Jailed Without Justice: Immigrants in Solitary Confinement

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A guard locks a gate inside Homeland Security's Willacy Detention Center, a facility with 10 giant tents that can house up to 2000 detained illegal immigrants (Photo Credit: Amnesty International USA).

A guard locks a gate inside Homeland Security’s Willacy Detention Center, a facility with 10 giant tents that can house up to 2000 detained illegal immigrants (Photo Credit: Amnesty International USA).

On March 25, 2013, the New York Times published an article about the use, and overuse, of solitary confinement in immigration detention. It reported that 300 individuals are held in solitary confinement while awaiting resolution of their immigration cases, including one individual who was held for four months because of his sexual orientation.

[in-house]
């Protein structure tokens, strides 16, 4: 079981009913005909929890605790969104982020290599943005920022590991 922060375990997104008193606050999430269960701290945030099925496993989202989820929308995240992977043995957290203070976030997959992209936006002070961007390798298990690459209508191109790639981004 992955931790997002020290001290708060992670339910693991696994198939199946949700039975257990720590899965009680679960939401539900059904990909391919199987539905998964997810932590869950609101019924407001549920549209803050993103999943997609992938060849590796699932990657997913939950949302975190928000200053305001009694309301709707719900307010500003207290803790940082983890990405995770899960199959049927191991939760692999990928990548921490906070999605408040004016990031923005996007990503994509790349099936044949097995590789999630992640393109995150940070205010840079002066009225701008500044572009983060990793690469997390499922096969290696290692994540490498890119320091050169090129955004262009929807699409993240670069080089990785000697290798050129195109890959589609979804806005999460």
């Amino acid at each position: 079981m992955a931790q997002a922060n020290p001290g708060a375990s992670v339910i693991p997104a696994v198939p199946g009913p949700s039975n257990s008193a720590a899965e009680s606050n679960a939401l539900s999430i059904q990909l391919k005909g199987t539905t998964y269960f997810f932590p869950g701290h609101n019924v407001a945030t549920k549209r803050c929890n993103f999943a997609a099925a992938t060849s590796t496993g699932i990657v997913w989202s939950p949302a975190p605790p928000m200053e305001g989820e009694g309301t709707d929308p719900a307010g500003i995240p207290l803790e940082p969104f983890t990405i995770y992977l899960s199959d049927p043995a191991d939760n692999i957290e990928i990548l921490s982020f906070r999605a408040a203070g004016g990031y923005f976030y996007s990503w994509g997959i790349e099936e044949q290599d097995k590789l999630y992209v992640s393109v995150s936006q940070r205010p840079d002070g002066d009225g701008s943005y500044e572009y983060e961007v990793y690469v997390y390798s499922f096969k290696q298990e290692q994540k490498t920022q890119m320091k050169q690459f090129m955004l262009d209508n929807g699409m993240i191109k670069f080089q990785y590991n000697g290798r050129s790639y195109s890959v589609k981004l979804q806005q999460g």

Much like the issue raised by Congressman Spencer Bachus of Alabama at the House Judiciary Committee hearing on immigration detention on March 19th, the real question is why are these individuals even detained in the first place?

As Amnesty International documented in its report in 2009, Jailed Without Justice: Immigration Detention in the USA, individuals, including lawful permanent residents with long-standing ties to the U.S. and asylum seekers, are needlessly locked up in state and local jails and prisons for the sole purpose of appearing at immigration hearings, often without a hearing to determine whether they are a danger to the community or a flight risk.

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